It certainly wasn't all good for industry traditionalists. Advertising for cars, jobs and real estate shifted rapidly to the web, slashing the newspaper classified ad revenue which under pinned much quality journalism. Meanwhile anyone with a computer could call themselves a journalist and publish globally. Some Americans even started talking about the end of journalism, the announcement of whose death is still a little premature.

But this week, I had my chance to get these young IT people thinking about good gear we might use in the future. I asked for durable software which wouldn't crash at critical moments. I wanted useable programs and web sites which even rum crazed journos could easily navigate. I asked for learnable IT which could lead people to become sophisticated users. I pleaded for cross platform solutions, so that ideas could move freely across the web.

Then I asked them should I dry out my iPhone by putting it in the microwave. They said, "No".

Alan Knight

Wednesday, April 01, 2009

An online academic niche

The online academic journal I edit, eJournalist has been rated as a "b" grade journal by the Australian Research Council. Does that mean that it is second rate? Not at all.

eJournalist has always aimed to be a "b" grade journal.

We started the eJournal eight years ago when we were working at a regional university which had a limited library and worked out of more than a dozen different campuses. Academic staff needed to be able to read and publish research papers relevant to their teaching. Many of the stuffy, printed journals about communications or journalism, rated their excellence on the number of articles they rejected, not to mention their restricted and expensive publications. Some of these "elite" publications were being bought up by publishers who then deployed copyright to sell academics' work back to the universities which employed them.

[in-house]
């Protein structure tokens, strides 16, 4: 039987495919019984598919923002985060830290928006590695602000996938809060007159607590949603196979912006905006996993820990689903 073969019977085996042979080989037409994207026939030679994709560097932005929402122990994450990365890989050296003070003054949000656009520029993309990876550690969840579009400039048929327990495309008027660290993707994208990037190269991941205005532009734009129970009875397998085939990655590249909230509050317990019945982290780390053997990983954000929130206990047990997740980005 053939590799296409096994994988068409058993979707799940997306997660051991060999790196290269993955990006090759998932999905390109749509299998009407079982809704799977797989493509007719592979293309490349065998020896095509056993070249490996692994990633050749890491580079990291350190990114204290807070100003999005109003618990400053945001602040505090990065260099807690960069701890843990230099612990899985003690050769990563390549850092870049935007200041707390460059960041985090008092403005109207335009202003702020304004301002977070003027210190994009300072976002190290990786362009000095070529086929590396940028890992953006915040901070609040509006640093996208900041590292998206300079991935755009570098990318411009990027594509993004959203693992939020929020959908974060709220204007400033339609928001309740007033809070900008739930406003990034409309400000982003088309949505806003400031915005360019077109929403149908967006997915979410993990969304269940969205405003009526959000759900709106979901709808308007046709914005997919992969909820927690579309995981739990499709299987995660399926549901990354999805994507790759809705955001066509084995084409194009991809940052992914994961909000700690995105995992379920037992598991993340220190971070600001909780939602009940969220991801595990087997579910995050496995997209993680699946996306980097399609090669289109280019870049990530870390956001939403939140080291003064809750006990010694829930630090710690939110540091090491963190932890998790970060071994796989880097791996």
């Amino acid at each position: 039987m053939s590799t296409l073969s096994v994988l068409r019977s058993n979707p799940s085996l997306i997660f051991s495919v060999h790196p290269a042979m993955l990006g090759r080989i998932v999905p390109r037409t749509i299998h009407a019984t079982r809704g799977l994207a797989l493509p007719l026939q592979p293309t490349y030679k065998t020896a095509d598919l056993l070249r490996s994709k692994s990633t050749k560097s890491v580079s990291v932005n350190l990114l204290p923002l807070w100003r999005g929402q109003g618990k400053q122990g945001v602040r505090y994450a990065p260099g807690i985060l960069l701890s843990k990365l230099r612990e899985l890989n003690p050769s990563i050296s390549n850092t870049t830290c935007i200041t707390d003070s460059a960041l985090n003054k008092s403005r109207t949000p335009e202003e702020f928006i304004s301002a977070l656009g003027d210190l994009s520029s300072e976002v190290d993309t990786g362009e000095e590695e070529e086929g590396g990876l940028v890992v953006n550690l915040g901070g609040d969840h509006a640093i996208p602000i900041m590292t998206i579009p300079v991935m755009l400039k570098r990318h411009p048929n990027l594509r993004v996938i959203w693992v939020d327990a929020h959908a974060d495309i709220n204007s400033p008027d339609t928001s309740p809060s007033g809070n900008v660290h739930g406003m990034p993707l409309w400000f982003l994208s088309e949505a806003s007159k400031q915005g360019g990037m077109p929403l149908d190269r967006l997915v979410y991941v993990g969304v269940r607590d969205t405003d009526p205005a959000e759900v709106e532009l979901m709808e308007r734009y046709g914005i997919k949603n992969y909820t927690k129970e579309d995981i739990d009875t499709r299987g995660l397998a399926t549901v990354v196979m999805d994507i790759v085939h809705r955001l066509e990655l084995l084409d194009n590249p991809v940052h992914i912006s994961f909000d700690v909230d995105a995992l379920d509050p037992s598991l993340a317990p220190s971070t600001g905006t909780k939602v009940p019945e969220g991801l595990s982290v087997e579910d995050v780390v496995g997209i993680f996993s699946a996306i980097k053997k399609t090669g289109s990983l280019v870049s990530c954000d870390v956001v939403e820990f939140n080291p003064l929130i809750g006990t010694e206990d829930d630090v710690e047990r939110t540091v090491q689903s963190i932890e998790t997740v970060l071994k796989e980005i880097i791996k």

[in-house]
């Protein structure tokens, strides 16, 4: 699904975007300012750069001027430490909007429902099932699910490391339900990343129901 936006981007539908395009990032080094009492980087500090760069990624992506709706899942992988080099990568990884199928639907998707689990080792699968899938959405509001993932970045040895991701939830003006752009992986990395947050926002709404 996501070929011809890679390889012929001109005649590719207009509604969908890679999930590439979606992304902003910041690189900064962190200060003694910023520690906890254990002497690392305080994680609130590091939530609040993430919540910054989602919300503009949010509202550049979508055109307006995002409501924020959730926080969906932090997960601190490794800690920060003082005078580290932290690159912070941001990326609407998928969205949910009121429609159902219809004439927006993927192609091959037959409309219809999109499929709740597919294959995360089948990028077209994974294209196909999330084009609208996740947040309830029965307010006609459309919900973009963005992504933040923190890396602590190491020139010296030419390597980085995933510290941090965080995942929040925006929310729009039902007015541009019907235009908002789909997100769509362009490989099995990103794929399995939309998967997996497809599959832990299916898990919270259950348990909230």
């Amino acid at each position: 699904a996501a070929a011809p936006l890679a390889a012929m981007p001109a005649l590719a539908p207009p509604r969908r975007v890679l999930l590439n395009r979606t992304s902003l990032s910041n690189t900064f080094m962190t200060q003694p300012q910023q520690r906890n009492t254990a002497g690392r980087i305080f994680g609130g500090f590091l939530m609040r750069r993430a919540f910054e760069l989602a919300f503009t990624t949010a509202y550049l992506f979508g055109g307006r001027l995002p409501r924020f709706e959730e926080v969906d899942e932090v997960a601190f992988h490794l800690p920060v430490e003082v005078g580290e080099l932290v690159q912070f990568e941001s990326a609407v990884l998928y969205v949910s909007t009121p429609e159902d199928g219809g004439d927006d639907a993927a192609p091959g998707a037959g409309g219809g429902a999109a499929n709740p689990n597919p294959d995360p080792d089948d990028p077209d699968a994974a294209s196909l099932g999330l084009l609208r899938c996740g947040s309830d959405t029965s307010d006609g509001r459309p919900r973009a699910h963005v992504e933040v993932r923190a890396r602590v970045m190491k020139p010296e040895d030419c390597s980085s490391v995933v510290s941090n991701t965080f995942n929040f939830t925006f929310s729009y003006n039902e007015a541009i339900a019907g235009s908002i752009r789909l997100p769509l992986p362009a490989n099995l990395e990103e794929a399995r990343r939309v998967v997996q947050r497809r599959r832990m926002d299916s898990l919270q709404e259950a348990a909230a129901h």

However, I reckon academia should be informed by accessible information and the open exchange of ideas. I thought that the internet provided an easy and cheap opportunity to publish globally. eJournalist is an open access journal, and ownership of its articles resides with its authors. If you look at the site meter at the bottom of the eJournalist main page, you can see hits from the United States, India, the Netherlands, Germany and South Africa...and that was just in one week! Some people stay no time at all, while others linger.

As expected, the response from conventional academics was at best, sniffy. At one stage, one Australian sandstone University rated all online journals, irrespective of quality, at the bottom of the range. It seemed they thought that anything that appeared on paper was intellectually superior.

However, prejudices about the web are eroding, even in academia. The Australian Research Council's (ARC) rating of eJournalist places in the top half of all journals, everywhere. "b" grade really isn't all that shabby. According to the ARC "Tier B covers journals with a solid, though not outstanding, reputation. Generally, in a Tier B journal, one would expect only a few papers of very high quality. They are often important outlets for the work of PhD students and early career researchers. Typical examples would be regional journals with high acceptance rates, and editorial boards that have few leading researchers from top international institutions."

That is exactly what eJournalist is about; accessibility, not exclusivity.

Alan Knight